But back to matters more mundane, one thing struck me and it was to do with marketing. If you read bicycle blogs regularly, as I do, a conversation with cycling will go something like this:
Despite all of that, it is surprising how much (or little) 'normal' people know. I mistakenly assume that everyone watches Anna Pihl and Lulu the Bankrobber's Wife on SBS and not only see footage of raised, Danish-style bike lanes on TV but notice them too. Obviously my dear wife is not one of them.
We were walking along Swanston Street near what I later found out were new tram 'superstops'. There's some information about them on Daniel Bowen's blog and on the Bicycle Network Victoria website (where you'll find both the pictures below). The stops are raised and longer than your normal tram stop. When walked past them, we noticed the extra stripey bit that nobody seemed to be standing on:
You work out very quickly what it's all about when the next wave of bicycles pass through - and while we were there, it really was a wave. My wife said that the raised lane would ensure that motorists do not drive on it. She thought it was a brilliant idea. I must say I was quite disappointed that after all of my lecturing she still didn't realise that is what they do in Denmark.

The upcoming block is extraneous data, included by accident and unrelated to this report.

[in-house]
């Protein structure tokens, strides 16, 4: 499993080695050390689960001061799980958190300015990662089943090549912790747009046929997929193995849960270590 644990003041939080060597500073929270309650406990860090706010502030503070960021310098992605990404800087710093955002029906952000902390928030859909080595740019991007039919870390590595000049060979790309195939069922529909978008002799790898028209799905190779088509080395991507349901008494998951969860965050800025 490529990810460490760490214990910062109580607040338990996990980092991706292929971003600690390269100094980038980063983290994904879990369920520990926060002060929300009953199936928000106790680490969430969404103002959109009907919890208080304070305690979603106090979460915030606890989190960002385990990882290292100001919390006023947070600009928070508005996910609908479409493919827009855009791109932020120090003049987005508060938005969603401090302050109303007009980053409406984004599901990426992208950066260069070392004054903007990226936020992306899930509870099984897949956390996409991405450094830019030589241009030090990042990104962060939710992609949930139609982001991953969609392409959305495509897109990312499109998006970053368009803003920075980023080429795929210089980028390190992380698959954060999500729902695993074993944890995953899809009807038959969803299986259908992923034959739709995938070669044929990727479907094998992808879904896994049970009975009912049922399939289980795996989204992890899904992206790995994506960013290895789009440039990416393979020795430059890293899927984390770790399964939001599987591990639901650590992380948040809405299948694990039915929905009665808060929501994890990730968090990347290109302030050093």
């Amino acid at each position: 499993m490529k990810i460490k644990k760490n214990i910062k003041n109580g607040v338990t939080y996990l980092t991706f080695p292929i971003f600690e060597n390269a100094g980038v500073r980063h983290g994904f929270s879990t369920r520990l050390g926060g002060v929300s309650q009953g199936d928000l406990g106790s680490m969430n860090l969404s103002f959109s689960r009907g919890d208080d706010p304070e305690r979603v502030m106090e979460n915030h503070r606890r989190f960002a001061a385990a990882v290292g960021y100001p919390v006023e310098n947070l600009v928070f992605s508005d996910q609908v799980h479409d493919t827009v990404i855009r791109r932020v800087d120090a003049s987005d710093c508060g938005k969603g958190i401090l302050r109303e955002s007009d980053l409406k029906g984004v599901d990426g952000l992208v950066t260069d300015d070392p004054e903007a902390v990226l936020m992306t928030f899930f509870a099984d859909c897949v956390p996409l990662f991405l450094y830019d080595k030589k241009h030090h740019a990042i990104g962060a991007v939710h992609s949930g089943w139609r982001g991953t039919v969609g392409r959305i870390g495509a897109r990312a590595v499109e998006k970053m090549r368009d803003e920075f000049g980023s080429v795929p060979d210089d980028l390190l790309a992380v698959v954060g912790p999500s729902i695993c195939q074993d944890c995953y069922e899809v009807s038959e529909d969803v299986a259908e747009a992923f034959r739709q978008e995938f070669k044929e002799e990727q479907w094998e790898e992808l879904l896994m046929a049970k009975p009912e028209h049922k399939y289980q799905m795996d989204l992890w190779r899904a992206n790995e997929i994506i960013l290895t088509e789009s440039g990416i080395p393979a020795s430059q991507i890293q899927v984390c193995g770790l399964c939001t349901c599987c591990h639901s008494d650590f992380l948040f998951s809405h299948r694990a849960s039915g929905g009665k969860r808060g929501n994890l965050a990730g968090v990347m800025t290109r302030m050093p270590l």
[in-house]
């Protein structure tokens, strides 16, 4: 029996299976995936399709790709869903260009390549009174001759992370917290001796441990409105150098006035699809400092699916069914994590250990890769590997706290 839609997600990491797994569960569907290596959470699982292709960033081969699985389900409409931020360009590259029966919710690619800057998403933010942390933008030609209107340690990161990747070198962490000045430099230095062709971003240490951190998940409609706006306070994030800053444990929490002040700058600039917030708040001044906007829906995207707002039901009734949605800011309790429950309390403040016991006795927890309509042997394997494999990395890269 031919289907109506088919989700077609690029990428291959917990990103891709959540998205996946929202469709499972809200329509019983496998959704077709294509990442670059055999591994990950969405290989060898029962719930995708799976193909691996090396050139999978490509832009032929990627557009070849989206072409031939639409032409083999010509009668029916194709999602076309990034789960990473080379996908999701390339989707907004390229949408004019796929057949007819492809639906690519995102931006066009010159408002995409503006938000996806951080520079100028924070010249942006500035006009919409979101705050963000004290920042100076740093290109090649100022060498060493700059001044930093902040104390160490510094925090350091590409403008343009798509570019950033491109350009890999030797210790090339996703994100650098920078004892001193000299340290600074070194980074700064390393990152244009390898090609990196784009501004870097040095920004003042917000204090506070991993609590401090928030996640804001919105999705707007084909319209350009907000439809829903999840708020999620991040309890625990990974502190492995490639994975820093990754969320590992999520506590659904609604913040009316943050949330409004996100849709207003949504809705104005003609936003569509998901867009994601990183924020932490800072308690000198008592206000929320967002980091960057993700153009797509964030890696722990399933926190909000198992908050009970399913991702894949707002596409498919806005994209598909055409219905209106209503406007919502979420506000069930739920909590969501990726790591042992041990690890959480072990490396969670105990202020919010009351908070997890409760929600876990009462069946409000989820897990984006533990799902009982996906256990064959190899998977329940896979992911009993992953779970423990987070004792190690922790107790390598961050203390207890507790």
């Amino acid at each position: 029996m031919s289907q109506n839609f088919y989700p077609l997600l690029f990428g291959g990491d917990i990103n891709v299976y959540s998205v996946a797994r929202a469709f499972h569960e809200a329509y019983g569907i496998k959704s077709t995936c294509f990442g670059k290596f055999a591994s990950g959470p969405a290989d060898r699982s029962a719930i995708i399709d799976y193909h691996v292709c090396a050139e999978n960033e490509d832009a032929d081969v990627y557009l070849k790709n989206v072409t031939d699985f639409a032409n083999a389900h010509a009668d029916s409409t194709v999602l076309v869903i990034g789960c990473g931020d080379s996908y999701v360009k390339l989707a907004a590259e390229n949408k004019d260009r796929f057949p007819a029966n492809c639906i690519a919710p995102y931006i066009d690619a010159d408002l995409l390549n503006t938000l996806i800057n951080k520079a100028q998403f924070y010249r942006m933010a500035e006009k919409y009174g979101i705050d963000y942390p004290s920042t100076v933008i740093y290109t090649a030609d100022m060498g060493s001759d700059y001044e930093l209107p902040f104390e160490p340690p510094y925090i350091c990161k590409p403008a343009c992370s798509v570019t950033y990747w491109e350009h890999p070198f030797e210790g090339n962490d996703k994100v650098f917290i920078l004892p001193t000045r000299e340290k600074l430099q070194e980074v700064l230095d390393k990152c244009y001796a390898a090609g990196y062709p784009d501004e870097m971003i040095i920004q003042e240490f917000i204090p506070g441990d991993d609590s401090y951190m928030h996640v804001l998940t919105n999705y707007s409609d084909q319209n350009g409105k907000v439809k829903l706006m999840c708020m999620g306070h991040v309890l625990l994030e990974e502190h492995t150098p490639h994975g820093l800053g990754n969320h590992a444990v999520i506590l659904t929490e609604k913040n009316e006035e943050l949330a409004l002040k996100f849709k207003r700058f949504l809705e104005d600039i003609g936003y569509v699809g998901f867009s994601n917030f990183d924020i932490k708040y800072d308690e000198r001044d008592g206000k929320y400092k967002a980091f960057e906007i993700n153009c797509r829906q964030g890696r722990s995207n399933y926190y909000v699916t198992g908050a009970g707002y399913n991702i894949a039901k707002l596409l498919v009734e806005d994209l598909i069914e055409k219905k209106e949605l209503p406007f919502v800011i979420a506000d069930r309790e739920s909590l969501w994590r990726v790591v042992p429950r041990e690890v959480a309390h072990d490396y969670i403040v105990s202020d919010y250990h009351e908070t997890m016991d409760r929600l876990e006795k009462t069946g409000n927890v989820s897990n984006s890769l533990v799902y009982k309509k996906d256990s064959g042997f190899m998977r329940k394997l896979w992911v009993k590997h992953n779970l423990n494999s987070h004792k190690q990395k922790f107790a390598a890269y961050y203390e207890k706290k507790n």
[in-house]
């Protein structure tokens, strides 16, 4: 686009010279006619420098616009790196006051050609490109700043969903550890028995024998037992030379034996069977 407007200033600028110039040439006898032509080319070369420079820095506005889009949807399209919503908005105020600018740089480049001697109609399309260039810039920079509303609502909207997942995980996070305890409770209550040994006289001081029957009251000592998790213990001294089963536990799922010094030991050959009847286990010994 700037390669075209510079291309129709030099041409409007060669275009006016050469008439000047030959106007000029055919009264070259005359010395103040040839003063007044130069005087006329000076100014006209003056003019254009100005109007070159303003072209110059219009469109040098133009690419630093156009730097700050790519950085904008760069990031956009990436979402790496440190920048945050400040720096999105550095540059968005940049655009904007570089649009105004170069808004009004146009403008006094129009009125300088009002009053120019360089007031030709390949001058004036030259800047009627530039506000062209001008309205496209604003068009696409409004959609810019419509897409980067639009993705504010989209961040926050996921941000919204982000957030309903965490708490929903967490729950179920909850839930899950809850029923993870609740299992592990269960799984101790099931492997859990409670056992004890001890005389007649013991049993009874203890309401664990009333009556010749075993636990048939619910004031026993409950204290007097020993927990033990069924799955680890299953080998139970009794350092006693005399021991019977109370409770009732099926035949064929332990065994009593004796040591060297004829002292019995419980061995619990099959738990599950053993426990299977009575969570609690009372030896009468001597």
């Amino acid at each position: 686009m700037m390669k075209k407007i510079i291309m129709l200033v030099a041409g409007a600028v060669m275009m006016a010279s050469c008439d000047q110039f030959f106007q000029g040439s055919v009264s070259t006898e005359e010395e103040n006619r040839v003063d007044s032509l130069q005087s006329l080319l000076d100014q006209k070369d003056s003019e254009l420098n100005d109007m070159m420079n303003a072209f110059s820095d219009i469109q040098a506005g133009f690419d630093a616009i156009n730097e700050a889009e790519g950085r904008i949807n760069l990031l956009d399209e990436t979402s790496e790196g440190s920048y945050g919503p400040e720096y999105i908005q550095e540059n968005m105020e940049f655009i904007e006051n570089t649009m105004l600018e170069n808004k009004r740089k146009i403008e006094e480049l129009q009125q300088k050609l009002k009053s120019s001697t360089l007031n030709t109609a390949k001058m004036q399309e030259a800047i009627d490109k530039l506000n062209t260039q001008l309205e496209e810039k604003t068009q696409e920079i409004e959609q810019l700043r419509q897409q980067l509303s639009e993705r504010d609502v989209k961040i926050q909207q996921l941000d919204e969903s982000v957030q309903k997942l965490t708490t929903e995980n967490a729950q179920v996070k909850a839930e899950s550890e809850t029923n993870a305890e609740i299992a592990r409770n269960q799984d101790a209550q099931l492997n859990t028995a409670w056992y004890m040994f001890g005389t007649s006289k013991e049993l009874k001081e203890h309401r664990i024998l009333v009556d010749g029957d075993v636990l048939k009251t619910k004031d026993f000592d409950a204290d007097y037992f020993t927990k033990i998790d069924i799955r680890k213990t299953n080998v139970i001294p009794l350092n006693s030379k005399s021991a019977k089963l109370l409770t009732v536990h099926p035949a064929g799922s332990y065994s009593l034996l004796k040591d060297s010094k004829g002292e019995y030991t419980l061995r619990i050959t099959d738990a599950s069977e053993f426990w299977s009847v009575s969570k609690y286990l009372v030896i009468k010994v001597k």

In addition to the sort of infrastructure that has been shown to encourage a change of transport for some journeys, using a bicycle could do with a bit of decent marketing in this country. Regrettably, the Dutch masters have been way too modest for way too long. They have finally started the Dutch Cycling Embassy that has some useful information. But, just as an example, the CROW Design Manual for Bicycle Traffic has been around for a while now but hardly anyone knows about it.
Our Danish friends are pretty good at marketing as the video below shows. In addition to building their famous raised bike lanes, they have adopted a number of measures to make the life of people who get around by bicycle a bit more pleasant. They include footrests, special cargobike parking, the ubiquitous raised lanes, new greenways, new bridges, the famous 'green wave and even handing out chocolates by the karma police.
The video goes for just under an hour but it is well worth a watch from an Australian perspective. Perhaps watch it while you're folding washing to help pass the time.
By the way, this is a cross-section of the tram stops with the bike lane showing:
A final point, given the large numbers of people using the stops on Swanston Street and what is now (by Australian standards) a relatively large number of people using the bike lanes, you would think a preferable design would have had the bike lanes running behind the tram stops to avoid all that conflict. That will eventually come I am sure.